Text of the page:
MLB net incident leads to statement on safety measures

Photo courtesy of Keith Allison, Wikipedia


The New York Yankees were leading the Minnesota Twins 9-3 in the bottom of the fifth inning on a beautiful Wednesday afternoon in the Bronx. The Yankees’ third baseman Todd Frazier was up at bat when he sent a screaming line drive into the stands above the dugout, striking a young girl in the head.

She was then immediately tended to by medical personnel, escorted out of the stadium and rushed to the hospital. If anyone happened to be watching the game live on television, the disturbed look on every player’s face from both teams when the girl was struck with the foul ball was all it took to understand the severity of the situation at hand.

This incident sparked back up the conversation that every so often reoccurs throughout Major League Baseball — if teams should extend the protective netting that shields fans from rogue balls and bats from behind home base all the way past the dugout.

This precaution would ensure that an almost fatal accident, like the one occurred Wednesday at Yankee Stadium, could not happen again. One might think that this safety precaution would be mandatory for every MLB franchise; however, only 10 out of the 30 Major League teams have their protective netting extended to the end of each dugout or further.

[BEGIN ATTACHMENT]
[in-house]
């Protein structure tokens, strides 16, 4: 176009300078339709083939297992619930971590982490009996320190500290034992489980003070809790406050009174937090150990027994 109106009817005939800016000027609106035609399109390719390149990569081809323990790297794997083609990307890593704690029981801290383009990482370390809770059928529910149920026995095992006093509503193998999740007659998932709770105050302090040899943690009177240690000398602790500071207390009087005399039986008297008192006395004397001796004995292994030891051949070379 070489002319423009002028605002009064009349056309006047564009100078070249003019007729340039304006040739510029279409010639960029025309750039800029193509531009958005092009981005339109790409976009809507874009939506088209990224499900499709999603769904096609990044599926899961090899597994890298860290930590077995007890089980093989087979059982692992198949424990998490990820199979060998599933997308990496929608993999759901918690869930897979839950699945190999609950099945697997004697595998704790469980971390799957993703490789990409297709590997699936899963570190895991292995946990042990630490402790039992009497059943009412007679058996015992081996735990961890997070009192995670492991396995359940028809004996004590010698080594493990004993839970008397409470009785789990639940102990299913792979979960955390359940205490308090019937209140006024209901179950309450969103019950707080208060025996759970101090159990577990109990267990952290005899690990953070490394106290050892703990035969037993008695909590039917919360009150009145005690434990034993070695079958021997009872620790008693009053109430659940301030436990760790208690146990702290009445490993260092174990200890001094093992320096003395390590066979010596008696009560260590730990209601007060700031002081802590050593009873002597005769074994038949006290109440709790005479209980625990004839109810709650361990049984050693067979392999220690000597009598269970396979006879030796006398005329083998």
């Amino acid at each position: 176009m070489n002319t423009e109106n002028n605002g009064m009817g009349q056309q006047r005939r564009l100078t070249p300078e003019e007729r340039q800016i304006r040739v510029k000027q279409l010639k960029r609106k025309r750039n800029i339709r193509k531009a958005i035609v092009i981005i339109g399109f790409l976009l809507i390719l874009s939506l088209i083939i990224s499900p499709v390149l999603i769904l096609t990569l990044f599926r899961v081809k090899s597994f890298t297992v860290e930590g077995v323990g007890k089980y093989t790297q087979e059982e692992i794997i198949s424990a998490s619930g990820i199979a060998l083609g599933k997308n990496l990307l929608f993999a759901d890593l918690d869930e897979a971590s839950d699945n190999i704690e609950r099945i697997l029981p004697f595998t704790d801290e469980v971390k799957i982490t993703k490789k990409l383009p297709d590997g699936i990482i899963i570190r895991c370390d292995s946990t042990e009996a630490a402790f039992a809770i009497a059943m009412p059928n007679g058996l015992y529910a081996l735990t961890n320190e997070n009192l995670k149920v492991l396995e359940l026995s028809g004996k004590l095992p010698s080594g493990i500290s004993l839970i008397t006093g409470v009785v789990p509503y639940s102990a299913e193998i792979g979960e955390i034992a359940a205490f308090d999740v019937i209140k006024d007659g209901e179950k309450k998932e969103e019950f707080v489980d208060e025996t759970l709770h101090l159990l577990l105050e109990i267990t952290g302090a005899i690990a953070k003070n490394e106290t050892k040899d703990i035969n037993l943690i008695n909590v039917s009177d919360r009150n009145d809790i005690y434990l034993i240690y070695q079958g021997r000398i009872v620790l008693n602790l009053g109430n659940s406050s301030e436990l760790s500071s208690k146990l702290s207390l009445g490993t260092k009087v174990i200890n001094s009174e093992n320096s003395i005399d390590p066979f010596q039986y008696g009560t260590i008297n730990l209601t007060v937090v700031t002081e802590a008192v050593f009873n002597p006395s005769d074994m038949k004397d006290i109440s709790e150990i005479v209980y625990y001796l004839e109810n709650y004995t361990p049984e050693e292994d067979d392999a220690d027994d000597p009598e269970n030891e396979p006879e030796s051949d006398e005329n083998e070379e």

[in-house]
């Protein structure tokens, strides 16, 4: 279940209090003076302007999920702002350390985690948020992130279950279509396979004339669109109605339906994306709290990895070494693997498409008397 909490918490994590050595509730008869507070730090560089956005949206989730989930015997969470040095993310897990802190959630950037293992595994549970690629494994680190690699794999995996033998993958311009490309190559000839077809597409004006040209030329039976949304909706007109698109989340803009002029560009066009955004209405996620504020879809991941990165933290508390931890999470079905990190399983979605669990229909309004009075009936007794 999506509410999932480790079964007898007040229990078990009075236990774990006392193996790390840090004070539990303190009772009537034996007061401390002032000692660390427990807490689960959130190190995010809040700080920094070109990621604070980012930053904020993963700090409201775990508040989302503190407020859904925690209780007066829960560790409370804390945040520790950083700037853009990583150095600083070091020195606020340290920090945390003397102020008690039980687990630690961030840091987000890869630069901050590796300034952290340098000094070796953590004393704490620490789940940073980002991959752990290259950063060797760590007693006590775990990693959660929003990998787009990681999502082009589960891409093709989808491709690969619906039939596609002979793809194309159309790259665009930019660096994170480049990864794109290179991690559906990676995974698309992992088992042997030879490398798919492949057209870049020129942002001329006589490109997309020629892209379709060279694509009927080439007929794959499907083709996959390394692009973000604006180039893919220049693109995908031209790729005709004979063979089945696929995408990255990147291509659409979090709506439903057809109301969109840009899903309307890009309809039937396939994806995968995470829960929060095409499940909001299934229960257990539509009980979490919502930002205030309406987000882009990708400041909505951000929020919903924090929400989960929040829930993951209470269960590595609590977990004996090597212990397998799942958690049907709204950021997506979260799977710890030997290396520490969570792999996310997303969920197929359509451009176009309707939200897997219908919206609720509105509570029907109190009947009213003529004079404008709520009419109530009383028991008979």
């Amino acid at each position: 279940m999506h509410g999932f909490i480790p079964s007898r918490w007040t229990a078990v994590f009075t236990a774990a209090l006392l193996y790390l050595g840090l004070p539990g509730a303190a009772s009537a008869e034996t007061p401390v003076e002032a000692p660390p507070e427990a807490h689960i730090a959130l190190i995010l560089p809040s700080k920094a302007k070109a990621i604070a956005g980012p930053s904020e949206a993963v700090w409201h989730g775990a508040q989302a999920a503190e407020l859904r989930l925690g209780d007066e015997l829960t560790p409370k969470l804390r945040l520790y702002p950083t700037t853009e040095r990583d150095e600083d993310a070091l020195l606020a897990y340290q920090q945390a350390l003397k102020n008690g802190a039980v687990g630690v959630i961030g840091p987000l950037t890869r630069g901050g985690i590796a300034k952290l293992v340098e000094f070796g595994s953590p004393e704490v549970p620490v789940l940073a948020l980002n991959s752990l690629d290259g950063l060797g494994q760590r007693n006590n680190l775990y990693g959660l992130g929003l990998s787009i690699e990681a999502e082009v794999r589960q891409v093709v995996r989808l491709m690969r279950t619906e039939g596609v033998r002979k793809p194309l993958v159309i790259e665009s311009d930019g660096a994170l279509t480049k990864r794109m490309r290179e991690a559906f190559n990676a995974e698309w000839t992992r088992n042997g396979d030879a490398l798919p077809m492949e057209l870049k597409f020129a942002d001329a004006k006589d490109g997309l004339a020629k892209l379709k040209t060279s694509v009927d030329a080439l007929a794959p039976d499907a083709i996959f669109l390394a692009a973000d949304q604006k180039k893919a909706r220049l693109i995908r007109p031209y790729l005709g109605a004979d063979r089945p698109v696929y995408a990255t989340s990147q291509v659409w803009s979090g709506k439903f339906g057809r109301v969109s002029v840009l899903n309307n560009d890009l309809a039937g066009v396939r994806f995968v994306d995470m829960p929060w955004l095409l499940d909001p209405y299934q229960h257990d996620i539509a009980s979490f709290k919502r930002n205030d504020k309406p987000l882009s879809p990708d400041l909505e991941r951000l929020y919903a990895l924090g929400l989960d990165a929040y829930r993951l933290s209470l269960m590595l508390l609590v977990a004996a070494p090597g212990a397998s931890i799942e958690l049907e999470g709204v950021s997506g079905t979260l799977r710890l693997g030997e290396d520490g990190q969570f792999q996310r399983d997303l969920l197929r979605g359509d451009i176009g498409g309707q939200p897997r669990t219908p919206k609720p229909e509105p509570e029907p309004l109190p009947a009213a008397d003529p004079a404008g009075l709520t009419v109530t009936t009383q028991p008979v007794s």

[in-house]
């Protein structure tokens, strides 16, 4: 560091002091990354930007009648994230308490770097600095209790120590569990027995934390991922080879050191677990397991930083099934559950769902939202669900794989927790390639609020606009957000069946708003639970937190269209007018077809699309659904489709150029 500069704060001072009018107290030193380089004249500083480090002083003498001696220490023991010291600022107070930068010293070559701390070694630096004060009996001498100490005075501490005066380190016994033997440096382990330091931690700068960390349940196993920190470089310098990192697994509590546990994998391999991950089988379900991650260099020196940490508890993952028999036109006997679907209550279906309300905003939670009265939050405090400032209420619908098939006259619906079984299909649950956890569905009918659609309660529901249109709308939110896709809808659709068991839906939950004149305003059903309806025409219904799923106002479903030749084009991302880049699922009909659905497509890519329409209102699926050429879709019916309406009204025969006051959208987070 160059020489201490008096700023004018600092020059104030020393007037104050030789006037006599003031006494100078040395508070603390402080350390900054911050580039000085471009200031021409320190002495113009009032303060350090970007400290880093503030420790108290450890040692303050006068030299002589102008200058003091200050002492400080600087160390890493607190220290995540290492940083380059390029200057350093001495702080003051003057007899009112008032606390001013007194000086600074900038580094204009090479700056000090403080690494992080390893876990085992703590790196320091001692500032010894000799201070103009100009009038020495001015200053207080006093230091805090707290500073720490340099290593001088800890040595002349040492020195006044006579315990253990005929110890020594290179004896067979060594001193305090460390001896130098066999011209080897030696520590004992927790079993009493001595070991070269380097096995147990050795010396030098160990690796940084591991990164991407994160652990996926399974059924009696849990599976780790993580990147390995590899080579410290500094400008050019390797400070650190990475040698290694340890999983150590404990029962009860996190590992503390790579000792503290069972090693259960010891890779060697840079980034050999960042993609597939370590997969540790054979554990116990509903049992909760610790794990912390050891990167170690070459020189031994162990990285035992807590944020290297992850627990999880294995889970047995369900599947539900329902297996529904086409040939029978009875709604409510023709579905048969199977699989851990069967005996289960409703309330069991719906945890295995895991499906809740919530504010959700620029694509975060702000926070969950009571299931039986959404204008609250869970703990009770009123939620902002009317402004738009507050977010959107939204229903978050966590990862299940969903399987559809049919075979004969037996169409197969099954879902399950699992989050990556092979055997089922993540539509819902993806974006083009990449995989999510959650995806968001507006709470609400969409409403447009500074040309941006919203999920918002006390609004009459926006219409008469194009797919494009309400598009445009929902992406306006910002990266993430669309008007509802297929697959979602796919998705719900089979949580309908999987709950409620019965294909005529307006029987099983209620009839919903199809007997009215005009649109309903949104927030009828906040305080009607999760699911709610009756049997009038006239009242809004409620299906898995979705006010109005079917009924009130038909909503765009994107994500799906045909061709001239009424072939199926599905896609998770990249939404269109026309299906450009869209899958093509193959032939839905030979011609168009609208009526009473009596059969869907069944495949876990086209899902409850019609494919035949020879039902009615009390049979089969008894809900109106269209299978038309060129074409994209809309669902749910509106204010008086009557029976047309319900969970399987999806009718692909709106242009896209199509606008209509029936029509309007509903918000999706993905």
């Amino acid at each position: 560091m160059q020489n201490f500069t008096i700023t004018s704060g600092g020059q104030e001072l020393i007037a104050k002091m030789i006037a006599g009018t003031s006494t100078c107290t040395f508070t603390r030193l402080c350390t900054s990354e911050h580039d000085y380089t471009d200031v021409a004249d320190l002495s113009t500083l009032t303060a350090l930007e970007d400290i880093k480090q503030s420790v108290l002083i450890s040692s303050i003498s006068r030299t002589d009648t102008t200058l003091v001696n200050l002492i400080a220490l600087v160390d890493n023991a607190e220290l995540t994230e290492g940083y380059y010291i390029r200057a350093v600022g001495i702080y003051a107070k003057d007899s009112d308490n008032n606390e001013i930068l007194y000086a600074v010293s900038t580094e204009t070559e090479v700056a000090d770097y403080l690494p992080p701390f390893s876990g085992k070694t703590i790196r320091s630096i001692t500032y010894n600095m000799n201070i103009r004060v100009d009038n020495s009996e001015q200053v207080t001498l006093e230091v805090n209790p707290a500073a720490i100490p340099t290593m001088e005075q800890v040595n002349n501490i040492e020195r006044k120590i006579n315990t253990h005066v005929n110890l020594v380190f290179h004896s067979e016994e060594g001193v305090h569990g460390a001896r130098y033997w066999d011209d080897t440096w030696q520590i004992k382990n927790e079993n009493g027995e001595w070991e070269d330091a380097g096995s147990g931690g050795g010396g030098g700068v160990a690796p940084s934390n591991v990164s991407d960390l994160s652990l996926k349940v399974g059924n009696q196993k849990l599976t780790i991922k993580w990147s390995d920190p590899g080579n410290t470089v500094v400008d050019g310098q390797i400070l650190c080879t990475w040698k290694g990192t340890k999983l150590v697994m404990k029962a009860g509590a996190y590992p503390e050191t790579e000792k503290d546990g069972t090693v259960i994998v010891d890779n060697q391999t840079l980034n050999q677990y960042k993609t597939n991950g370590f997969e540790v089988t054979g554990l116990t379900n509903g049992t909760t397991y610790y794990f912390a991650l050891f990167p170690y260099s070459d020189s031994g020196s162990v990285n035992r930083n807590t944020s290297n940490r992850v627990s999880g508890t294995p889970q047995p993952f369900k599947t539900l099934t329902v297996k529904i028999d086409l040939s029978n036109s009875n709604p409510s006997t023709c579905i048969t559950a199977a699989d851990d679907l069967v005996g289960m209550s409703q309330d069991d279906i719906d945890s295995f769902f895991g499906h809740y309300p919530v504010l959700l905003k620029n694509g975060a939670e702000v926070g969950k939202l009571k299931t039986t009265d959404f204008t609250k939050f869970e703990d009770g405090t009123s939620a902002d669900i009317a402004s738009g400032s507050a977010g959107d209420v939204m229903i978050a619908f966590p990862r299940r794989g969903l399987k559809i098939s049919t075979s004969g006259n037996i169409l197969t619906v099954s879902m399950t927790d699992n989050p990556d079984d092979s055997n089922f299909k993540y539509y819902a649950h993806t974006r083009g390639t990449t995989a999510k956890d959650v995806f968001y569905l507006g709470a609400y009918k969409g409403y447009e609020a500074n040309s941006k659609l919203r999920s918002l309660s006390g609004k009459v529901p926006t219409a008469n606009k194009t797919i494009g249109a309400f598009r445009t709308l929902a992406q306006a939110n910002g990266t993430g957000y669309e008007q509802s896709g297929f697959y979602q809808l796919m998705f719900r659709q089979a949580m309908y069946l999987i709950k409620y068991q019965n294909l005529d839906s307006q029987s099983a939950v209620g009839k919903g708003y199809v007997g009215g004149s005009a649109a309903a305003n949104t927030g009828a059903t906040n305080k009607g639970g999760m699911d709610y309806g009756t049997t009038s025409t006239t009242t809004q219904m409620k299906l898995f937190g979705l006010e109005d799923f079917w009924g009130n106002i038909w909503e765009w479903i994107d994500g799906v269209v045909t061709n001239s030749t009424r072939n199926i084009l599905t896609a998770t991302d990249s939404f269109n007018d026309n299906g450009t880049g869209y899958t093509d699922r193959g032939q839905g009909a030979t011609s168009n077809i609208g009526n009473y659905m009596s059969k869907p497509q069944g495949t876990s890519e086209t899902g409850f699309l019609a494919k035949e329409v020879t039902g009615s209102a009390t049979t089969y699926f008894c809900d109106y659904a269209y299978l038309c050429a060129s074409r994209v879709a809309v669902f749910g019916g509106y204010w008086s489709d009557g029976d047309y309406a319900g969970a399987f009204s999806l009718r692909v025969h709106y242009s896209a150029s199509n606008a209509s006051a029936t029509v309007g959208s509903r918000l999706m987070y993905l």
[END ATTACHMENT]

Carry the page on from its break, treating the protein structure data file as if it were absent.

While more and more teams are considering it, they are hesitant on the matter because they do not want to upset their paying customers by obstructing their view. From a business perspective, the stadium owners are nervous that fans will be highly opposed to the change, upset that they have to watch the game through a net or that they have no chance of catching a foul ball.

The MLB has issued recommendations for the extended netting following incidents that have happened in the past but these are not requirements. After the incident on Wednesday, the Commissioner of the MLB, Rob Manfred, released a statement:

“The events at yesterday’s game involving a young girl were extremely upsetting for everyone in our game. Over the past few seasons, MLB has worked with our clubs to expand the amount of netting in our ballparks. In light of yesterday’s event, we will redouble our efforts on this important issue.”

Professional baseball stadiums in Japan have protective netting at every single stadium all the way down the baseline on both sides of the field, and if there is not netting where you are seated, it is encouraged that you wear a helmet. 47 years ago, a young boy was killed by a foul ball being lined hard into the stands at a Dodgers game. On Wednesday, after witnessing the young girl bloody and crying, Todd Frazier and other players could be seen visibly shaken and even tearing up. Eduardo Escobar of the Minnesota Twins said, “A ball like that can kill a kid.” 

Instead of making recommendations to the 20 Major League teams that do not have protective netting, the league might want to follow Japan’s league and make it a firm rule so that accidents like these would not even have the opportunity to occur.